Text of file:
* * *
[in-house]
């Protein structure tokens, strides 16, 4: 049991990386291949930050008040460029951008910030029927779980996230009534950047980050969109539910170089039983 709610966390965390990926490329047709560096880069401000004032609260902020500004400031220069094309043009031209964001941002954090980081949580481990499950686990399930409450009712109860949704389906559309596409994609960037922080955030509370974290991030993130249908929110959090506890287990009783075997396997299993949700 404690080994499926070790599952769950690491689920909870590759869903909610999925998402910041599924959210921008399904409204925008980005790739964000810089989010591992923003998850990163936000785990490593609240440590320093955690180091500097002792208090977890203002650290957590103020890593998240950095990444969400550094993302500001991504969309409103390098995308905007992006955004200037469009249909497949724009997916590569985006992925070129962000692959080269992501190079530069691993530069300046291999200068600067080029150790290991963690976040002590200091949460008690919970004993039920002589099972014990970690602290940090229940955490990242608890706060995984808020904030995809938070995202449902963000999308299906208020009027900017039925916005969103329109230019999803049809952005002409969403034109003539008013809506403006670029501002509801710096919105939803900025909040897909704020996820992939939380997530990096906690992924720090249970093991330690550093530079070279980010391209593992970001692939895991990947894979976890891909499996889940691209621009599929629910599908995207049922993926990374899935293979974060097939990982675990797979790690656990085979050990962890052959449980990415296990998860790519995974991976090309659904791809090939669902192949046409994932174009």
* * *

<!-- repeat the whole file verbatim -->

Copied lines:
[in-house]
């Protein structure tokens, strides 16, 4: 049991990386291949930050008040460029951008910030029927779980996230009534950047980050969109539910170089039983 709610966390965390990926490329047709560096880069401000004032609260902020500004400031220069094309043009031209964001941002954090980081949580481990499950686990399930409450009712109860949704389906559309596409994609960037922080955030509370974290991030993130249908929110959090506890287990009783075997396997299993949700 404690080994499926070790599952769950690491689920909870590759869903909610999925998402910041599924959210921008399904409204925008980005790739964000810089989010591992923003998850990163936000785990490593609240440590320093955690180091500097002792208090977890203002650290957590103020890593998240950095990444969400550094993302500001991504969309409103390098995308905007992006955004200037469009249909497949724009997916590569985006992925070129962000692959080269992501190079530069691993530069300046291999200068600067080029150790290991963690976040002590200091949460008690919970004993039920002589099972014990970690602290940090229940955490990242608890706060995984808020904030995809938070995202449902963000999308299906208020009027900017039925916005969103329109230019999803049809952005002409969403034109003539008013809506403006670029501002509801710096919105939803900025909040897909704020996820992939939380997530990096906690992924720090249970093991330690550093530079070279980010391209593992970001692939895991990947894979976890891909499996889940691209621009599929629910599908995207049922993926990374899935293979974060097939990982675990797979790690656990085979050990962890052959449980990415296990998860790519995974991976090309659904791809090939669902192949046409994932174009």